• Teens found working in an Alabama factory that supplied parts to Hyundai. In July, labor officials found three siblings, aged 12, 14, and 15, working in an Alabama stamping plant that supplied part to the car manufacturer Hyundai. According to reports, a larger number of minors worked in the factory in recent years. The story drew enormous publicity because factory-based child labor in the U.S. has become rare.
  • The Wisconsin legislature passed a bill to weaken child labor laws by expanding the hours of teen work, which endangers children’s educational development and presents certain health risks. The CLC amplified the work of labor unions on social media, we also wrote a letter to Gov. Tony Evers, urging him to veto the proposed legislation, which he did in February. According to research, high school age workers who toil more than 20 hours a week get lower grades and have an increased risk of dropping out.
  • An estimated 300,000 children still work for wages in agriculture, performing backbreaking labor in searing heat. Currently, federal law allows children who are only 12 to work unlimited hours as long as they are working when school is not in session. Federal legislation which would protect child farmworkers, the Children’s Act for Responsible Employment and Farm Safety (CARE), H.R. 7345, would raise the minimum age of farm work from 12 to at least 14 and lift the age of hazardous work from the current 16 to 18—the same as all other sectors. CARE saw some promising developments in 2022, including the holding of a congressional hearing on the bill—the first since 2009. We also secured over 200 organizational endorsements for CARE and we worked with CLC-members Human Rights Watch, Justice for Migrant Women, and First Focus Campaign for Children to obtain 47 CARE legislative cosponsors.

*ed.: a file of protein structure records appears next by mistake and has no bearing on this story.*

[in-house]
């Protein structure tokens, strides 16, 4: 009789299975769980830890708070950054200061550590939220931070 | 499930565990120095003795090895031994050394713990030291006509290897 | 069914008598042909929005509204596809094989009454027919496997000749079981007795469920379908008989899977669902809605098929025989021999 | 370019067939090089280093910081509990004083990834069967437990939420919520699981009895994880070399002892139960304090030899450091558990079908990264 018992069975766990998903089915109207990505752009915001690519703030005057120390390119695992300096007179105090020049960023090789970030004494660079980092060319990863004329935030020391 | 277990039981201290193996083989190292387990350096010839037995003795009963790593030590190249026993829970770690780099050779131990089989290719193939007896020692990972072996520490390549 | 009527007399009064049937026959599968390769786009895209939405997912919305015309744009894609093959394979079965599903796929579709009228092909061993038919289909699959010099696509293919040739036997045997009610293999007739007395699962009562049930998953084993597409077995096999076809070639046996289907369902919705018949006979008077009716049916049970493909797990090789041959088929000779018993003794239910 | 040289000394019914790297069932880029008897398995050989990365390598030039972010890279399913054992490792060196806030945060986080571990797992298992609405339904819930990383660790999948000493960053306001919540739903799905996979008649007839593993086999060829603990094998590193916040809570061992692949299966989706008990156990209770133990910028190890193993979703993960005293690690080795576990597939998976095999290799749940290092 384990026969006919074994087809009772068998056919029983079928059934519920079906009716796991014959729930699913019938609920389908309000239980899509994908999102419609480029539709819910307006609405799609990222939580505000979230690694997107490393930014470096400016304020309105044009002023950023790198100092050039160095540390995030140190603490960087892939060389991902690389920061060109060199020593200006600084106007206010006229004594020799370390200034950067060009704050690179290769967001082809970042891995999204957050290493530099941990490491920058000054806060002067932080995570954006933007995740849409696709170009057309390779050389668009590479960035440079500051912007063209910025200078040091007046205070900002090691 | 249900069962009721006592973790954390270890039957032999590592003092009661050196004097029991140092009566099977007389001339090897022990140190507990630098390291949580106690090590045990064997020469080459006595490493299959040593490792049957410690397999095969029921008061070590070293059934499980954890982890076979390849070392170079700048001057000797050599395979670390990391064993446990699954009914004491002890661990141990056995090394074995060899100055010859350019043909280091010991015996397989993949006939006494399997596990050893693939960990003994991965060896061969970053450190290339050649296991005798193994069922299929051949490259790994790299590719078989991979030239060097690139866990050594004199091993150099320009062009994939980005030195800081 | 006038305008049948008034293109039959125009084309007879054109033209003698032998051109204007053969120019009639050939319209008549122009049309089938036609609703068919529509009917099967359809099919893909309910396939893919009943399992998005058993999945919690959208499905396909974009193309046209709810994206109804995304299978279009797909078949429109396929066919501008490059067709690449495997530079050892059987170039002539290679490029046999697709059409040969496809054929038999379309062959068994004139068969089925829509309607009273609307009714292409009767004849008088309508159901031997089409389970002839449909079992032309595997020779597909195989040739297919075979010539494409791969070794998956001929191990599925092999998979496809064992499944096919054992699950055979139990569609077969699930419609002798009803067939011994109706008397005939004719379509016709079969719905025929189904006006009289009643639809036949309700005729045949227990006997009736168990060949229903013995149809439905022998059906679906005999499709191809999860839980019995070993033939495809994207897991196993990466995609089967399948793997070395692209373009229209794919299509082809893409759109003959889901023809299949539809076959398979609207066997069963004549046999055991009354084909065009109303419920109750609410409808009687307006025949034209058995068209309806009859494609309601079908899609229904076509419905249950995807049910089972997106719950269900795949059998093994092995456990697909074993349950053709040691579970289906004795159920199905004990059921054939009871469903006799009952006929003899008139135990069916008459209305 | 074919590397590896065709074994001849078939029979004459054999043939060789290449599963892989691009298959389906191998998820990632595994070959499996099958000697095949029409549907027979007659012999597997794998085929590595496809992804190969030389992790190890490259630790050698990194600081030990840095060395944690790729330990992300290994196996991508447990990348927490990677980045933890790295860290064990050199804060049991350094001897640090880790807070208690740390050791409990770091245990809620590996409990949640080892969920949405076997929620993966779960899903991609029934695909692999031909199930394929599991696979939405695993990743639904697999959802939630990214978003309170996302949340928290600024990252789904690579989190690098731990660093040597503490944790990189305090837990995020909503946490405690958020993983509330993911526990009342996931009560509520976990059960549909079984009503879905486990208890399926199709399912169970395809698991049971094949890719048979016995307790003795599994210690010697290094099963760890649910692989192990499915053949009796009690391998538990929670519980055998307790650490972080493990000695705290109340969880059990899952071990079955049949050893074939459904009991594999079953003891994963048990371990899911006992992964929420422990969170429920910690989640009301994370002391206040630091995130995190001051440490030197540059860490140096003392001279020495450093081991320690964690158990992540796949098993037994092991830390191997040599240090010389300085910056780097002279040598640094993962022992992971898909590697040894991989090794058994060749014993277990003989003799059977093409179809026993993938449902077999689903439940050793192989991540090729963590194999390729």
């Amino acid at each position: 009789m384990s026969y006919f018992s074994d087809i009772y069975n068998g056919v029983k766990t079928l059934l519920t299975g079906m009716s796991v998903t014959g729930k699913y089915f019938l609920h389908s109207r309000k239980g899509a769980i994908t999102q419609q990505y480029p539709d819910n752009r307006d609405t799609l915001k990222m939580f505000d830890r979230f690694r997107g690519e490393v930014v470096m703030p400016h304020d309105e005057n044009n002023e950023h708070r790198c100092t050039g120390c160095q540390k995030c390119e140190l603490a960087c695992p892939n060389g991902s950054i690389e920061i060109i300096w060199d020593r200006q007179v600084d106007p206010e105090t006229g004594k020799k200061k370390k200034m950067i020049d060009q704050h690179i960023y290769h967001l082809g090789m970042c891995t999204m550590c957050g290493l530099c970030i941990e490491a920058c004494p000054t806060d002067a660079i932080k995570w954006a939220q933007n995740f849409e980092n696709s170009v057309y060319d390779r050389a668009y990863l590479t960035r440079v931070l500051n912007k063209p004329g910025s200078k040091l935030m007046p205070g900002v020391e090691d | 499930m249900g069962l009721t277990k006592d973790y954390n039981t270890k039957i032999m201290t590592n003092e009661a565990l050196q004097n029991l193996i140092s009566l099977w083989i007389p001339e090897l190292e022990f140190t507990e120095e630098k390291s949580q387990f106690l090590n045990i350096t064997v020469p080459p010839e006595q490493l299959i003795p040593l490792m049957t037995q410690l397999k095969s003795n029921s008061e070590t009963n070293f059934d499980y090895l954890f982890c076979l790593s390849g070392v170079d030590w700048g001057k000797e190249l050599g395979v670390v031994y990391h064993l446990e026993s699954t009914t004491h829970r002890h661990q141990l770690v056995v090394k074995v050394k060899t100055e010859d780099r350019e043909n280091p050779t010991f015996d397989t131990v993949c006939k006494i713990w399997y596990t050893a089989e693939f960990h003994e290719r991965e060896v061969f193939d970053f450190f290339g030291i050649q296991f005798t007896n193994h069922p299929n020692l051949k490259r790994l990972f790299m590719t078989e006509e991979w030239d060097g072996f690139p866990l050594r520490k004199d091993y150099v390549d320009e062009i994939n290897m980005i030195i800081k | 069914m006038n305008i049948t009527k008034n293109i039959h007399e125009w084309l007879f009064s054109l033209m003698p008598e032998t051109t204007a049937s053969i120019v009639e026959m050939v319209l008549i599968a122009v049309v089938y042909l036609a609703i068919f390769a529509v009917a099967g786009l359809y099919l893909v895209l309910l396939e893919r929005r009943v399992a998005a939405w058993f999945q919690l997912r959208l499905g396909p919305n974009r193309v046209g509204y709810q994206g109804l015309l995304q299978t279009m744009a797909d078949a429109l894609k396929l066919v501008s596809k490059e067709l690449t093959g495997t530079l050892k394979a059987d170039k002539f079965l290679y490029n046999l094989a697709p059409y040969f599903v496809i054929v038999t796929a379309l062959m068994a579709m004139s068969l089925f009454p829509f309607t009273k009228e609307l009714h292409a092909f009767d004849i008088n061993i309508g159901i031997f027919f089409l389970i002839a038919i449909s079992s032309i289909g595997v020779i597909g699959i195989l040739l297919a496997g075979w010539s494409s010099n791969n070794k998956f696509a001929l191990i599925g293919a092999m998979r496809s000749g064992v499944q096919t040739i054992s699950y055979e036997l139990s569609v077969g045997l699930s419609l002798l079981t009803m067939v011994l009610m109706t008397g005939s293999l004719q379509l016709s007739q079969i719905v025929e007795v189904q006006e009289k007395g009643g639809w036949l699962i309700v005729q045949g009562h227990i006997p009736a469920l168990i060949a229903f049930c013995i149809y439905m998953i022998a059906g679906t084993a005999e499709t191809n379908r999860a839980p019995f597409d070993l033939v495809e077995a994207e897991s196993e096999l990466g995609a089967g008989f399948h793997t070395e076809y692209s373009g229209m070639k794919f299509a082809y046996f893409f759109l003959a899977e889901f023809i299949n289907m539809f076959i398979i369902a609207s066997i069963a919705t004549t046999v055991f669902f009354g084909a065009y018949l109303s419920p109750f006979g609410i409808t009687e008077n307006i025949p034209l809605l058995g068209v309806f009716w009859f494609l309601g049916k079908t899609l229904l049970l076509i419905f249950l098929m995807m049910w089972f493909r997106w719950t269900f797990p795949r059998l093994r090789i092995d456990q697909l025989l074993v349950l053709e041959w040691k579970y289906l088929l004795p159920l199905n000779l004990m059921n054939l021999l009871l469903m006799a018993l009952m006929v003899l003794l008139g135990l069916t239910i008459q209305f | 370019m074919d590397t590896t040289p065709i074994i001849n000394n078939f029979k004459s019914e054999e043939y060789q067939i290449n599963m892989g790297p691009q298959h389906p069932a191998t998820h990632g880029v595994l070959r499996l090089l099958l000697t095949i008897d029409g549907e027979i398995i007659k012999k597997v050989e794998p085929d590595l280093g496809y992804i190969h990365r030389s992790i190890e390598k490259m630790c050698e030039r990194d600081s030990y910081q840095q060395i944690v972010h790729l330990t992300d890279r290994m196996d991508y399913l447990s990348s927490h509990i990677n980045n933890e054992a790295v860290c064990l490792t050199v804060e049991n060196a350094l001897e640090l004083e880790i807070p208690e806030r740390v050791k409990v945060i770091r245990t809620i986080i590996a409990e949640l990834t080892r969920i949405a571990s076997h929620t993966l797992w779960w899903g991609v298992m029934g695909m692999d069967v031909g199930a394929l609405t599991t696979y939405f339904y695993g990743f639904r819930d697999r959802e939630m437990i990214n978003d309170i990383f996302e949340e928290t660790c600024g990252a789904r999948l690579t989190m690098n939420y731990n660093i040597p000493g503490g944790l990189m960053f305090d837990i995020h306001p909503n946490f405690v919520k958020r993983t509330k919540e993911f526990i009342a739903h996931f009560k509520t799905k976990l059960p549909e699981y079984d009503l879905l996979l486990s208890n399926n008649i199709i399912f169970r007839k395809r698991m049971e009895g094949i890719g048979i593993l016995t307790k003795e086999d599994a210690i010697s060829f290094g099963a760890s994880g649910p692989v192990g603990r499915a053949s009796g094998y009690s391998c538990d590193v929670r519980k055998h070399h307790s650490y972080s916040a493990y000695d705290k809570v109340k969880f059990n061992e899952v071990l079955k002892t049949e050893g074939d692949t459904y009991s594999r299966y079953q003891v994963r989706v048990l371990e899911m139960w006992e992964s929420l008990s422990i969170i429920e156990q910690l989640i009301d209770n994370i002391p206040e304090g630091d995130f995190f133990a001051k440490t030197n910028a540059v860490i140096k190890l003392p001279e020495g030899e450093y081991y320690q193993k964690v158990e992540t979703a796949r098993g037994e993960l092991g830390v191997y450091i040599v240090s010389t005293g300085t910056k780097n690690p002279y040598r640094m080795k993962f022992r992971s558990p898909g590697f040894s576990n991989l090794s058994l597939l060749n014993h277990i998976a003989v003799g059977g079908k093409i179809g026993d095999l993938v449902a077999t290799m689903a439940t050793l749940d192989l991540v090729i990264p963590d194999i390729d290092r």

• The Children Don’t Belong on Tobacco Farms Act, H.R. 3865 –and its companion bill S.2044—would ban child labor on U.S. tobacco farms where children toil long hours and routinely suffer symptoms of nicotine poisoning such as vomiting, fainting, dizziness, headaches and nausea. In a desperate attempt to keep nicotine off their skin, many teen tobacco workers toil while wearing black plastic garbage bags with holes punched out for their arms and head. Some teens work at great heights and great danger in tobacco drying barns. In the U.S., you have to be 21 to buy cigarettes but at age 12, you can work on tobacco farms and suffer poisoning from toxic nicotine. In this congressional session, we helped secure 32 cosponsors for H.R. 3865—more than double the amount of cosponsors in the 116th.
  • Enforcement of domestic child labor laws in 2022 through mid-November saw an almost 40 percent increase in the number of child workers involved in a violation of child labor rules—nearly 4,000 children, according to reporting by com, using Department of Labor data. Nearly 20 percent of the violations involved teens performing hazardous work.
  • USDOL and state labor agencies frequently found child labor violations among fast food restaurants. Massachusetts Attorney General Maura Healey fined Dunkin’, the donut franchises, $145,000 for over 1,200 child labor violations in 14 stores. U.S. DOL found violations in 13 Pittsburgh area McDonalds restaurants in which teens worked too many hours or too late, as well as a case of a teen doing prohibited hazardous work
  • In September, Human Rights Watch, a CLC member, issued a child rights report card for all U.S. states related to child marriage, child labor, juvenile justice, and corporal punishment, and how well they meet the standards set by the Convention on the Rights of the Child. Alarmingly, only four states earned passing grades: 20 received an “F”; 26 received a “D”; four received a “C” and none received a “B” or and “A.”
  • In July, Massachusetts became the seventh US state to ban entirely child marriage. Like child marriage globally, U.S. child marriage has substantial health, educational, and financial impacts on teens who marry. Most states have broad exemptions that allow teens to marry with the approval of parents or the courts. Massachusetts joins six other states that passed legislation to end child marriage: New York, Delaware, New Jersey, Rhode Island, Pennsylvania and Minnesota. The CLC is a member of the National Coalition to End Child Marriage, headed by the NGO Unchained at Last.